Poll: What kind of tricks do you teach your chickens?

Discussion in 'Managing Your Flock' started by Willow's Meadow, May 18, 2010.

  1. Willow's Meadow

    Willow's Meadow Songster

    Apr 16, 2010
    So I heard some people teach there chickens tricks. Do you? If so what tricks do you teach them?
  2. fiberart57

    fiberart57 Songster

    May 31, 2009
    Well, so far they've been resistant to learning tricks but they have trained me to do some. I turn over rocks and dig holes in the garden for them so they can look for worms. Oh, and when they come running up to me and crouch down - I give them a back scratch.

    1 person likes this.
  3. Margot

    Margot In the Brooder

    Jun 23, 2009
    Paw Paw, MI
    Seems mine have trained me to do the same. I dig up clumps of grass for the cooped hens. (their run is bald) I dig worms too. I have thought of teaching them tricks. I have two large hends that will do just about anything for a piece of bread. She jumps straight up in the air (quite high in fact) will jump on a roost. Share some tricks and I'll try and teach her.

  4. Willow's Meadow

    Willow's Meadow Songster

    Apr 16, 2010
    haha!!! margot that is a BEUTIFUL horse in the picture!!! [​IMG]
  5. gingerpeach22

    gingerpeach22 Songster

    May 1, 2010
    If you know how to clicker train, you can train chickens to discriminate colors on cards and walk a slalom course & go through big tube. I saw both on UTube - probably typed in clicker train chickens. Someone taught their hamster to do a high five, a turtle to turn in circles on a rock, rabbit to hop slalom course through plastic carrots, etc. Taught my horse to stand front feet in bowl in under 3 minutes with a clicker once for fun & to give me a hug, walk sideways, back, etc. It's easy if you study up on clicker/operant conditioning. Good luck.
  6. CMV

    CMV Flock Mistress

    Apr 15, 2009
    I trained my chickens to come when called. My daughter has them trained to squat when she wants to pick them up. She has trained the new chicks to jump up to fetch a treat out of her hand. She tried to train them to jump up her her arm, but I put a stop to that. She's 5, so it's OK that the chicks jump up on her arm now, but in a month or 2 that could do some damage when the birds are 3 times the size they are now.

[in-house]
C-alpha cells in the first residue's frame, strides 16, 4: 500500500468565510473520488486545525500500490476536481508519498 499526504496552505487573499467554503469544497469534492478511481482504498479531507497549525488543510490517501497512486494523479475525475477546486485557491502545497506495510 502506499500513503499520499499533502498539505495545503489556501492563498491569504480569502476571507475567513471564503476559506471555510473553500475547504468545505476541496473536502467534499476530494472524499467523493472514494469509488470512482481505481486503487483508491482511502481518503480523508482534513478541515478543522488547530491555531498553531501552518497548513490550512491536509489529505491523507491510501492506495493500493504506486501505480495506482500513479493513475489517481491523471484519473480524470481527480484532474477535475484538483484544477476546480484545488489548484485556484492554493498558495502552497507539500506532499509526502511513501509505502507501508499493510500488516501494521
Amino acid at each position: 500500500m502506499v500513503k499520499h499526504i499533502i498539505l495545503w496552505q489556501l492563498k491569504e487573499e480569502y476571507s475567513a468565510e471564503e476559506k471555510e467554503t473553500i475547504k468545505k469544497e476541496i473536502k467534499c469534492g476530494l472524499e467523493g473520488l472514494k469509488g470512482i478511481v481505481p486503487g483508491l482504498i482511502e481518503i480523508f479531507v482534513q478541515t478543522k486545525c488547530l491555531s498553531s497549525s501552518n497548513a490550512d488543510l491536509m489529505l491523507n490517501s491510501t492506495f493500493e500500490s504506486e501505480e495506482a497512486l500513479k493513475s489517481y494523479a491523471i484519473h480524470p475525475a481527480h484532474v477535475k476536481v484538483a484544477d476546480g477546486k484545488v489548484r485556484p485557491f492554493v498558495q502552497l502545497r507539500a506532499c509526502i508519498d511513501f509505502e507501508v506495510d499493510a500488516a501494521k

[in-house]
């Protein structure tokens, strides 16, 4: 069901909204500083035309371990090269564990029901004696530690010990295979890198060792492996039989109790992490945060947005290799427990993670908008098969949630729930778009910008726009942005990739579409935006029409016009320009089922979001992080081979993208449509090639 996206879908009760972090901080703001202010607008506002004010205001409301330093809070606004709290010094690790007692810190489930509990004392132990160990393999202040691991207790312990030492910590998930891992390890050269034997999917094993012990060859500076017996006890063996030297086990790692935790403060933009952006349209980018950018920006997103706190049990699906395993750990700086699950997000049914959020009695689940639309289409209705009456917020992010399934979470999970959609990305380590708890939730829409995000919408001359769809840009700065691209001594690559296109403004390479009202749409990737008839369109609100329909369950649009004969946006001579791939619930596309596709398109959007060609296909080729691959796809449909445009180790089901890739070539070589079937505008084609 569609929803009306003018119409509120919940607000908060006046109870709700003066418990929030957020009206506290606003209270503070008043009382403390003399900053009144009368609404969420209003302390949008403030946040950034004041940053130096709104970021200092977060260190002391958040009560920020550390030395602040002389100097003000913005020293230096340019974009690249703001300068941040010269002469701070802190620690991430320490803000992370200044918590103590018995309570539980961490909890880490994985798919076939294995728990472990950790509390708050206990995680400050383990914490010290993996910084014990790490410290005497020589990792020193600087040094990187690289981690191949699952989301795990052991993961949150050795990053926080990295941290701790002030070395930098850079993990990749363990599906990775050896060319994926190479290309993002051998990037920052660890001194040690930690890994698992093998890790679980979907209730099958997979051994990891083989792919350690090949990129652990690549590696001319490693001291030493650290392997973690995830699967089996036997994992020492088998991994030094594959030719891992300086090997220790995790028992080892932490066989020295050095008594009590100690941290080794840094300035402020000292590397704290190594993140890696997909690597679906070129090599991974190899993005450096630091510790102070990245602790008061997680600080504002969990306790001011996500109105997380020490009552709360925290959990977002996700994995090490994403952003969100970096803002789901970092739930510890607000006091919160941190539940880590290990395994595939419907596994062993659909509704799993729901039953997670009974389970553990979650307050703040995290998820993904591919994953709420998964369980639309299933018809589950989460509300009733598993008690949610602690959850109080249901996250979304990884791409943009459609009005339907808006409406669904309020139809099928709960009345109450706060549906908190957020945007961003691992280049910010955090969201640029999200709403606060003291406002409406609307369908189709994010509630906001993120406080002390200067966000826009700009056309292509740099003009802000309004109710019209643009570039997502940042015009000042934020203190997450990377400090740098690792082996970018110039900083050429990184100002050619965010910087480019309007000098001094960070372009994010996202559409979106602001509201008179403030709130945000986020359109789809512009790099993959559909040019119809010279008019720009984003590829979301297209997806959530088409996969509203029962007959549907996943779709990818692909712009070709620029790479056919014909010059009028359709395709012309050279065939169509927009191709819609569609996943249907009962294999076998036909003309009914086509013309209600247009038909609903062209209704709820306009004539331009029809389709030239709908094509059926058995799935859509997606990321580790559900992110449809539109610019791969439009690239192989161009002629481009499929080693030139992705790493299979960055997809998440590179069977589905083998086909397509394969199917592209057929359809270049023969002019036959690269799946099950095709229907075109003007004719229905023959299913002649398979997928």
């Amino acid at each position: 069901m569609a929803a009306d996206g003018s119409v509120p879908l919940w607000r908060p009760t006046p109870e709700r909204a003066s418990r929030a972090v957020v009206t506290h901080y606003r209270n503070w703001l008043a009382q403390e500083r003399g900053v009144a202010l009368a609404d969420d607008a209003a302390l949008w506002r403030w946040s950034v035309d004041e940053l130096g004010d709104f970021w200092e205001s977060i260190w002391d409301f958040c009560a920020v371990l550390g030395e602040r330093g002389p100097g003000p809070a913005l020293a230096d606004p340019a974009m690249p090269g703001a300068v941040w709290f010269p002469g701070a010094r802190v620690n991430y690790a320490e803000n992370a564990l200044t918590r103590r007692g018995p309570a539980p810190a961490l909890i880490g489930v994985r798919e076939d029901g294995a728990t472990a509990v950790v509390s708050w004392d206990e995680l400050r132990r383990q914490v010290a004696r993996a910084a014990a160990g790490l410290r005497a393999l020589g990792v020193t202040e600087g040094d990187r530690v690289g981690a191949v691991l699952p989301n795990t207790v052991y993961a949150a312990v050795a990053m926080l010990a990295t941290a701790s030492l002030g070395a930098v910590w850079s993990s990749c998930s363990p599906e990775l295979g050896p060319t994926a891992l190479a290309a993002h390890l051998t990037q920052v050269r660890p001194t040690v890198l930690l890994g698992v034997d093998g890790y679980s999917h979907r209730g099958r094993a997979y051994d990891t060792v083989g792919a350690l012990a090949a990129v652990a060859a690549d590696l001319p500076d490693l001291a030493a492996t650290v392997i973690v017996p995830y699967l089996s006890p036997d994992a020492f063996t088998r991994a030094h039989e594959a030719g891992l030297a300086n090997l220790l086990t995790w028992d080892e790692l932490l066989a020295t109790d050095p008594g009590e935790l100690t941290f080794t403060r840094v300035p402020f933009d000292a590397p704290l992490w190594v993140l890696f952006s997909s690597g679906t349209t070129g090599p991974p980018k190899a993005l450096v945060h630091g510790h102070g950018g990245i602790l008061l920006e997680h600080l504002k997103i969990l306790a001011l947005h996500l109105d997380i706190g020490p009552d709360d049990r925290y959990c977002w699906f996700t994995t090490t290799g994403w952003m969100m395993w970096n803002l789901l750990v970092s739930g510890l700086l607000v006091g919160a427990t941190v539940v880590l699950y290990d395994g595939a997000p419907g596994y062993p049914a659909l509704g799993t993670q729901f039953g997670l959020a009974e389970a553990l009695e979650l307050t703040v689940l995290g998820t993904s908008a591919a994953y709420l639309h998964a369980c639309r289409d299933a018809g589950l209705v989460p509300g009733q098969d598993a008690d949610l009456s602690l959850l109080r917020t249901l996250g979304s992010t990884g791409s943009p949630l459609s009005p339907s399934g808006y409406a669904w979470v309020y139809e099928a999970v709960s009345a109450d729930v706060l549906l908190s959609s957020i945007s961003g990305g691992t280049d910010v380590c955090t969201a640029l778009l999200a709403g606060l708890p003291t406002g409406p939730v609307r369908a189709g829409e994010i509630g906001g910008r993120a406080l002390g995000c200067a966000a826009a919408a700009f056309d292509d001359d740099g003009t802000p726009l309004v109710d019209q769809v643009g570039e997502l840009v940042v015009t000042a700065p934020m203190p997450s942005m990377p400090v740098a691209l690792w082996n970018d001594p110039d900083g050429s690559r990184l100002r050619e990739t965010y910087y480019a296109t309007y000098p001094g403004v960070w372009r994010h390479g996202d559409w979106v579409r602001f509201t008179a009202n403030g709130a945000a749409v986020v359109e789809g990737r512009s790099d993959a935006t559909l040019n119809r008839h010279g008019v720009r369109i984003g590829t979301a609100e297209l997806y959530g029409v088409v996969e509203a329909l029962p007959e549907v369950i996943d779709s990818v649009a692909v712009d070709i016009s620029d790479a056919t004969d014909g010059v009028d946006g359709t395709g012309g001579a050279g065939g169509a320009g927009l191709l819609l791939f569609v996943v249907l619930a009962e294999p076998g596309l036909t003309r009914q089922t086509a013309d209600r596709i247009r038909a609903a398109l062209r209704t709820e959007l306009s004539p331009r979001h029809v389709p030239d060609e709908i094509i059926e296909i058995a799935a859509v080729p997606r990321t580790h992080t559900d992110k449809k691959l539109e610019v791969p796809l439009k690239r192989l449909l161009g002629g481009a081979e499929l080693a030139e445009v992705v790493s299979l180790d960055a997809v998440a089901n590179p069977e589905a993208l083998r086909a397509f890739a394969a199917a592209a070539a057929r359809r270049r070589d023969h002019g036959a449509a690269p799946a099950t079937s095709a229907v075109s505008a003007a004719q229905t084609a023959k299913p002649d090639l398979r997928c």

7. aggieterpkatie

    aggieterpkatie Songster

    Apr 26, 2009
    I trained mine to eat all their food, escape the fence, and poop on my deck. [​IMG]
    trophywife and crystlh like this.
  8. MuranoFarms

    MuranoFarms Songster

    Nov 14, 2009
    Boyers, Pa
    My bantam roo comes running when I yell "cookie"

  9. Siler

    Siler Songster

    Jan 25, 2010
    Central Indiana
    Mine have trained me to find them worms too. [​IMG] They give me the "big brown puppy-dog eyes look" when they see me gardening and I give in and turn up the soil so they can eat worms. [​IMG]

    The only thing I've worked on is getting them to come to me when I yell for them while clapping. I worked hardest on that in case of an emergency.
  10. gryeyes

    gryeyes Covered in Pet Hair & Feathers

    I have this idea about chickens who "work" for a living laying eggs, catching bugs, semi-weeding the yard, amusing me with regular chicken behavior; I think that's enough for them to do. If I had a house chicken, I might spend some time teaching it to do "tricks." But mine are already pretty clever. Clever enough for me to enjoy their own, innate antics without adding to their repertoire.

    However, I DO like it that they will come running, even when free ranging, if I call out, "Chickens! I have CHICKENS!" which is what I did every time I opened the back door to go out and do chicken chores, or just to spend time with them.

    Yes, I was thrilled to be a first-time chicken keeper. And that hasn't changed.

    I don't think it's a "trick" when Bernadette jumps into my lap when I'm sitting in a chair in their run, or in the yard when they're free ranging. She just wants to share chicken stories about her day. Or when Matilda circles me, chumbling away and pulling at my pants legs. She just wants attention. Or when Betsy does a little jump in front of me, about 2, 3 inches high; she wants me to pick her up and carry her around. Or when any of them squat so I can skritch the back of their necks. That's normal behavior for chickens who "like" the human a whole lot and are submitting the way they would to a rooster.

    It's all quite clever. I love 'em for it.
    1 person likes this.

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